As the teaching of our craft has advanced, our positioning can be dynamic as the plays dictates, but the basic factors remain the same: we must position ourselves in such a way that we are able to get a clear view of the foot and body placement of the defender, the base/plate, the runner’s path and ultimately the tag. To borrow a long-standing adage from basketball officiating, we must “referee the defense.”  On a play at the plate, this positioning will most often NOT be in the traditional first base line extended position.  If we are able to use point of plate, our movement to obtain the best look at the fielder’s location will likely be a few steps to our right.  If we also have 3rd base responsibilities, we must move as quickly as possible to get into a position to observe the fielder’s location.  In all cases, we must continue to adjust, using the “wedge” concept, and umpire subsequent action, including the tag and the runner’s actions. The following steps are to give us a better photographic memory of reading the play as it develops:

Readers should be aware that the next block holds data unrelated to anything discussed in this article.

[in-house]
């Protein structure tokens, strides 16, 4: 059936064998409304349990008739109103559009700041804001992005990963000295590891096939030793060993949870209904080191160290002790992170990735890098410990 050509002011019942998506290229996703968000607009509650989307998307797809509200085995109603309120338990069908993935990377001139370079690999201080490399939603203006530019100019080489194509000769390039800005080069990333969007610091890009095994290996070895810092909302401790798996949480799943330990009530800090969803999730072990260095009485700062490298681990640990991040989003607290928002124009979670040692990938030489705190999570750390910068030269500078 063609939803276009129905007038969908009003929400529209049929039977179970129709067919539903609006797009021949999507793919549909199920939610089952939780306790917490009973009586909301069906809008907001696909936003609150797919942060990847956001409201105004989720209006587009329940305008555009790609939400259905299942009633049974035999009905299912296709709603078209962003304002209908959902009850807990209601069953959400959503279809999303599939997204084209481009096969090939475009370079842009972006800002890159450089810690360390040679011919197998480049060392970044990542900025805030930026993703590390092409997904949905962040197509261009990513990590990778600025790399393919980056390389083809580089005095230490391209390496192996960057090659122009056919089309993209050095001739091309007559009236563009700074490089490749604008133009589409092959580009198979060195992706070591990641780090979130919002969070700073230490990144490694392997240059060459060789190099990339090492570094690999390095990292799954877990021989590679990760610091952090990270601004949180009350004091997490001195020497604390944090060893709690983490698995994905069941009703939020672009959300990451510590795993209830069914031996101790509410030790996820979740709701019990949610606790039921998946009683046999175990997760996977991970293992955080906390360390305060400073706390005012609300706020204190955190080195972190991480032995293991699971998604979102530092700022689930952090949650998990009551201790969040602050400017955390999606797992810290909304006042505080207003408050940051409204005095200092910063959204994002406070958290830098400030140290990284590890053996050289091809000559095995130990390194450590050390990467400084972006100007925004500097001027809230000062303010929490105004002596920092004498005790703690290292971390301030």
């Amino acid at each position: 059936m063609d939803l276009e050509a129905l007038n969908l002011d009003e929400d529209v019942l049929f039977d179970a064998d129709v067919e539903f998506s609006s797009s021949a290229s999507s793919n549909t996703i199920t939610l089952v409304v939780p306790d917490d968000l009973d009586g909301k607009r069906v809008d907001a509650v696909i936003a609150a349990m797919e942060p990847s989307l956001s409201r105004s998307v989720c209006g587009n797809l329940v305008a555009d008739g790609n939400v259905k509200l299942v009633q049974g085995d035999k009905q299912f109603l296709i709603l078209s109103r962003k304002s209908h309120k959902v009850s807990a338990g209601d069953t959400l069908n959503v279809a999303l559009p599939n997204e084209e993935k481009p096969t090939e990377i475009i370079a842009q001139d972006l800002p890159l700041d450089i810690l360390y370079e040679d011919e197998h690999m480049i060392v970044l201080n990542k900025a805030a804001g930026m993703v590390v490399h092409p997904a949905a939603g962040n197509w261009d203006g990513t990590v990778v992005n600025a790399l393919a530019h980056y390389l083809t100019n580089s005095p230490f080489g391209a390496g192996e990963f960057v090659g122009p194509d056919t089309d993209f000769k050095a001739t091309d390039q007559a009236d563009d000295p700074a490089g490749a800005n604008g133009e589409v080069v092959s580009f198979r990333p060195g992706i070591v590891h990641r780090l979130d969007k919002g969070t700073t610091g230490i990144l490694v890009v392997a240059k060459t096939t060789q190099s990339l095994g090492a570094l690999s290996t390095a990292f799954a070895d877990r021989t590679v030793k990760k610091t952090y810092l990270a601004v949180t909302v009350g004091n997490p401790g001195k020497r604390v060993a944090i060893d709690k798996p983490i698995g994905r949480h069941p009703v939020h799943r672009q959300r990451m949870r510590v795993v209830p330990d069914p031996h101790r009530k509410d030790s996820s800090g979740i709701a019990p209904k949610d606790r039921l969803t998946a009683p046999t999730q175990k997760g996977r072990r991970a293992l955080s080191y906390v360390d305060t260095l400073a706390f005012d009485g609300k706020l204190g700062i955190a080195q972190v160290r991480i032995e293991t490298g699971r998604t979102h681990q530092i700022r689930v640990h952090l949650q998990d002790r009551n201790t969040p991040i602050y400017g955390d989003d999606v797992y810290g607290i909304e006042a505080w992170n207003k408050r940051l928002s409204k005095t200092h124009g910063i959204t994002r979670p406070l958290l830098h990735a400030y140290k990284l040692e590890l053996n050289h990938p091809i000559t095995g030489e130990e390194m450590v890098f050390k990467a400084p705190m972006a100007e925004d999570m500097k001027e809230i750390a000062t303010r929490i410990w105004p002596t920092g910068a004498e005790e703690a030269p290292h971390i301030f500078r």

• Initial set up of the fielder: Is the fielder blocking the whole base/plate or base path without the ball?  If so, we need to stay attuned, but hold the obstruction call.  If she stays there and the runner is not “clearly beaten by the throw,” call obstruction (see Vickie’s Interpretation of Rule 9.5 Note 3 – Obstruction - December 15, 2017).